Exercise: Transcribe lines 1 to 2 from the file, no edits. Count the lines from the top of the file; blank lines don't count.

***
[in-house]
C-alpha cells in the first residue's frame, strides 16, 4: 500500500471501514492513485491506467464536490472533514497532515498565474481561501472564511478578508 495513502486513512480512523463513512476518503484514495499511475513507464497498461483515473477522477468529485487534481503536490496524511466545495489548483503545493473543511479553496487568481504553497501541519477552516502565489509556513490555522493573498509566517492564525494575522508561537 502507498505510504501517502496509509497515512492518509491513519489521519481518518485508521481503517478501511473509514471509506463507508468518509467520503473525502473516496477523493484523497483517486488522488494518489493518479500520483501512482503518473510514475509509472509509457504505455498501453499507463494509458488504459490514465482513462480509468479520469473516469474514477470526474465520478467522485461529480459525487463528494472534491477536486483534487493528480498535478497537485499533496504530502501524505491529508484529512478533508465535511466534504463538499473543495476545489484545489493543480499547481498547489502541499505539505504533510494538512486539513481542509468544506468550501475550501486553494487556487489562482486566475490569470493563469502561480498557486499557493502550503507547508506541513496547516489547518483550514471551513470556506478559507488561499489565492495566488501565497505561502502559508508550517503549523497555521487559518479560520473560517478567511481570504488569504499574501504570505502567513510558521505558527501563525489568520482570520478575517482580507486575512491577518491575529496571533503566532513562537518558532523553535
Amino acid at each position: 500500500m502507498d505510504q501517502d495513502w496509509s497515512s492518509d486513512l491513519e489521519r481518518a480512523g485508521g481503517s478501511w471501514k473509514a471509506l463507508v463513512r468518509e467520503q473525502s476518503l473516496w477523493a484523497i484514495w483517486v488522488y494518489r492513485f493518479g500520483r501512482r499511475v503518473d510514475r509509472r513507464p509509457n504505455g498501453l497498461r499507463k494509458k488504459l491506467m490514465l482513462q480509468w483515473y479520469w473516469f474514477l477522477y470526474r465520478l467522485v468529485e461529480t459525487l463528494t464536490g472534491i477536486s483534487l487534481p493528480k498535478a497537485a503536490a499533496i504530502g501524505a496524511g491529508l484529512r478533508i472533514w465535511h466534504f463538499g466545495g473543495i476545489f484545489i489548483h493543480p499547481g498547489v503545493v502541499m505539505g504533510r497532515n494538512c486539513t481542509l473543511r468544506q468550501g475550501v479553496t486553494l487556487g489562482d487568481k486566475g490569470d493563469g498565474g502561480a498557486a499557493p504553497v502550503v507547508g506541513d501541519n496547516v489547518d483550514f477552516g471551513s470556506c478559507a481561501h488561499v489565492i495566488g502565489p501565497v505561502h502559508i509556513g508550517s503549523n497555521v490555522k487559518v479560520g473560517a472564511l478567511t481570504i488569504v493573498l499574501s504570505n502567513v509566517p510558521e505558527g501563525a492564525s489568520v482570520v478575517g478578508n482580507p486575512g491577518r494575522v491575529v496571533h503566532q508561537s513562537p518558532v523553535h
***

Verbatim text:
[in-house]
C-alpha cells in the first residue's frame, strides 16, 4: 500500500471501514492513485491506467464536490472533514497532515498565474481561501472564511478578508 495513502486513512480512523463513512476518503484514495499511475513507464497498461483515473477522477468529485487534481503536490496524511466545495489548483503545493473543511479553496487568481504553497501541519477552516502565489509556513490555522493573498509566517492564525494575522508561537 502507498505510504501517502496509509497515512492518509491513519489521519481518518485508521481503517478501511473509514471509506463507508468518509467520503473525502473516496477523493484523497483517486488522488494518489493518479500520483501512482503518473510514475509509472509509457504505455498501453499507463494509458488504459490514465482513462480509468479520469473516469474514477470526474465520478467522485461529480459525487463528494472534491477536486483534487493528480498535478497537485499533496504530502501524505491529508484529512478533508465535511466534504463538499473543495476545489484545489493543480499547481498547489502541499505539505504533510494538512486539513481542509468544506468550501475550501486553494487556487489562482486566475490569470493563469502561480498557486499557493502550503507547508506541513496547516489547518483550514471551513470556506478559507488561499489565492495566488501565497505561502502559508508550517503549523497555521487559518479560520473560517478567511481570504488569504499574501504570505502567513510558521505558527501563525489568520482570520478575517482580507486575512491577518491575529496571533503566532513562537518558532523553535